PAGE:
Sunday, December 19, 2010

Over the years, I’ve occasionally cited advertisements for miracle products here which I suspected weren’t allowed to be promoted – or at least not in the same way – in other countries. So I wasn’t too surprised to read a week or so ago that the government intended tightening up on things in this area. I thought of this today when reading an ad in El País for a wonder cream that will rid you of your abdominal fat while you sleep. Tellingly, this was directed at men.

The decline in sales of holiday homes to foreigners here seems to be every bit as bad as that of sales to Spanish buyers, if not worse. One wonders if Spain is paying the price for all those cases of buyers being treated as gullible suckers by a combination of crooked politicians, lawyers and even notaries.

It’s interesting to note that, against the backcloth of reforms that will extend the working life of most Spaniards until 67, many thousands of employees of the savings banks that are being (forcibly) merged will be allowed to retire at 56. Doubtless on a very decent percentage of their final salary. It doesn’t seem right really. But whoever said life is fair?

Talking of luck . . .  A woman in La Coruña who lit a candle in the hope this would bring her a win on the huge Christmas lottery merely managed to set fire to her flat. I wonder if the insurance company will pay out.

Here’s an nice article on the difficulties of learning English in a Japanese context. According to the  writer – “Japanese language-education is largely a process of decoding words and analyzing syntax. Until this dreary methodology is abandoned, Japanese students will continue to find themselves disheartened and disinterested. . . . It is commonly said that Japanese people are not good at foreign languages. This is patent rubbish. The summit of that fluency mountain is accessible to people of all nationalities.” Which all seems rather familiar in a Spanish context as well. Incidentally, the writer reveals one example of the problems facing students of English – The word ‘momentarily’ means ‘soon’ in American English but ‘briefly’ British English.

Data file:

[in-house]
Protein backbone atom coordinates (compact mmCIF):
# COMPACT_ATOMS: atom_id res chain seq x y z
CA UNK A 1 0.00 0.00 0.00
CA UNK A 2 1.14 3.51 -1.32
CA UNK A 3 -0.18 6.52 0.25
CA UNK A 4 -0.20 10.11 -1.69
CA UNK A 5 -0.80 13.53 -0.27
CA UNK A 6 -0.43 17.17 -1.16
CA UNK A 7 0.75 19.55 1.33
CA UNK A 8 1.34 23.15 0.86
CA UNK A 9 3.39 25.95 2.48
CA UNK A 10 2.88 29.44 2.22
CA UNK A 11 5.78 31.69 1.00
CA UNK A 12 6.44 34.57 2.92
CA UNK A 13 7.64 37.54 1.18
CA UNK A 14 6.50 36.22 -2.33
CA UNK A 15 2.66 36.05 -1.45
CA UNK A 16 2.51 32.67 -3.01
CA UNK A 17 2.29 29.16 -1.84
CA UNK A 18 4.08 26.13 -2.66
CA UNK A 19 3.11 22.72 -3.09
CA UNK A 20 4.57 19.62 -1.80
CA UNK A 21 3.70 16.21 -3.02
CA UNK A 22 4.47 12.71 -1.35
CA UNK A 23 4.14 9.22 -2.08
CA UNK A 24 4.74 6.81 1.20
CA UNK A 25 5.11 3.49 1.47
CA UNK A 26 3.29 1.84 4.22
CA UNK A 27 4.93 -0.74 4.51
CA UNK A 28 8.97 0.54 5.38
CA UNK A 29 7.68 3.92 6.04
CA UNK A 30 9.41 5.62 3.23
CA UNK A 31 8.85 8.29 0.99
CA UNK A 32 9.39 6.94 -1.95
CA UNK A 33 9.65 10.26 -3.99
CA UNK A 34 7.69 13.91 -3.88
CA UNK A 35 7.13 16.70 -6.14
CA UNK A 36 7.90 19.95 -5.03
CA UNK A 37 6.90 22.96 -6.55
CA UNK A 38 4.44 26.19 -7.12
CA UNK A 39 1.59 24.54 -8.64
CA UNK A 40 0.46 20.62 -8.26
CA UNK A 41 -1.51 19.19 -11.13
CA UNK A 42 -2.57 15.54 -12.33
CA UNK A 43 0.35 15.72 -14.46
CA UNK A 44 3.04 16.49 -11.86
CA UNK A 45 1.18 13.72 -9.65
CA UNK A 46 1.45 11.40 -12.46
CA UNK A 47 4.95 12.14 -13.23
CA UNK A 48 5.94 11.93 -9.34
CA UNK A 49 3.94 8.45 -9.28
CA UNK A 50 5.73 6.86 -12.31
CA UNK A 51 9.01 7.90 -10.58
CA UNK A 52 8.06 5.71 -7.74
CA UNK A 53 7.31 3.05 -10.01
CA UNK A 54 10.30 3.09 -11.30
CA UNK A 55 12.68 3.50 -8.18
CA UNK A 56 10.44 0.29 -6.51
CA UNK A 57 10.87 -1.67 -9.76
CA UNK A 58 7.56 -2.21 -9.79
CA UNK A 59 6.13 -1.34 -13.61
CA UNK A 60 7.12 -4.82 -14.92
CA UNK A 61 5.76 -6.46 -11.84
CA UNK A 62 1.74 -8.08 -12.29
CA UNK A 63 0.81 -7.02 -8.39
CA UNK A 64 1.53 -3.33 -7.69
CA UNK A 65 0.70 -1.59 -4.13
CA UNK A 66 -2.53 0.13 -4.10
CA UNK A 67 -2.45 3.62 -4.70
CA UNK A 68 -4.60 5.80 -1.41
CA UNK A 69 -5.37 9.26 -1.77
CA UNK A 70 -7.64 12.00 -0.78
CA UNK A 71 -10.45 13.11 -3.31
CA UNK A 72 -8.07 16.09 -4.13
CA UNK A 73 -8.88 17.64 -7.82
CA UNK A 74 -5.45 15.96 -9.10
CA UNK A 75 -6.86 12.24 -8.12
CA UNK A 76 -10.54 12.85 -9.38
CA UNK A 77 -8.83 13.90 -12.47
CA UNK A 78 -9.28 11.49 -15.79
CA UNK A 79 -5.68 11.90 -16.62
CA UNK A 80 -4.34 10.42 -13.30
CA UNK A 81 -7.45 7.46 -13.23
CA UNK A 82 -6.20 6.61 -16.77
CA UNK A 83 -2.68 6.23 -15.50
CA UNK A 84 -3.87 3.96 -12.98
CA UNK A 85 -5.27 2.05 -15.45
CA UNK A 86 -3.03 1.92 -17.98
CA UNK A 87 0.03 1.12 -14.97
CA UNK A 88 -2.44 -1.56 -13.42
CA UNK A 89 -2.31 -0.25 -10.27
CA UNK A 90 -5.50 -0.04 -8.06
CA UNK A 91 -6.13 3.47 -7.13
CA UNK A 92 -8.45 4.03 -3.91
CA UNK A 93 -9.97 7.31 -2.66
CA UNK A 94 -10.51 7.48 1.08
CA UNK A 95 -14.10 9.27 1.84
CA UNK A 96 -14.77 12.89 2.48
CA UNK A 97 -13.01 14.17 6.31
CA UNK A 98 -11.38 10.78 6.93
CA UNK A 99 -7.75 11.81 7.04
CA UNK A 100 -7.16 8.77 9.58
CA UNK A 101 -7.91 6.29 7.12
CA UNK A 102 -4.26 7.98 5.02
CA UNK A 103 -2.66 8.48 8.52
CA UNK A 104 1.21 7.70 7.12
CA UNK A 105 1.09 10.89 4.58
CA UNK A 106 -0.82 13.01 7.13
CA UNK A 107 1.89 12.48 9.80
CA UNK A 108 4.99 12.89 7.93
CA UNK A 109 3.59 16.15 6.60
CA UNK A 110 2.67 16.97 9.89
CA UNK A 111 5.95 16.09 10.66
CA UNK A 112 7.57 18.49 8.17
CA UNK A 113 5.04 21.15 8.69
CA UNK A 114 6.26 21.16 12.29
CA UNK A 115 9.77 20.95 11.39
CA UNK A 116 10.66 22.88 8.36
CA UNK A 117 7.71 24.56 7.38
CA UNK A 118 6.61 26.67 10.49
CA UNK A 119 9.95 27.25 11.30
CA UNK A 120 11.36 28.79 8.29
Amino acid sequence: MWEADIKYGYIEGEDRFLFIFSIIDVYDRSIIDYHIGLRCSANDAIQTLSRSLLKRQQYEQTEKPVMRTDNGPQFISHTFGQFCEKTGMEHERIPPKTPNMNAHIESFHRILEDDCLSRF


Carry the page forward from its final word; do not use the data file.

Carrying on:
Finally . . .  Two or three readers have been kind enough to advise that the show I cited the other night has also appeared in the USA and the UK. Which is something of a relief. By which I mean it’s good to know Spanish TV isn’t unique in sinking to these depths. And presumably wasn’t the first.

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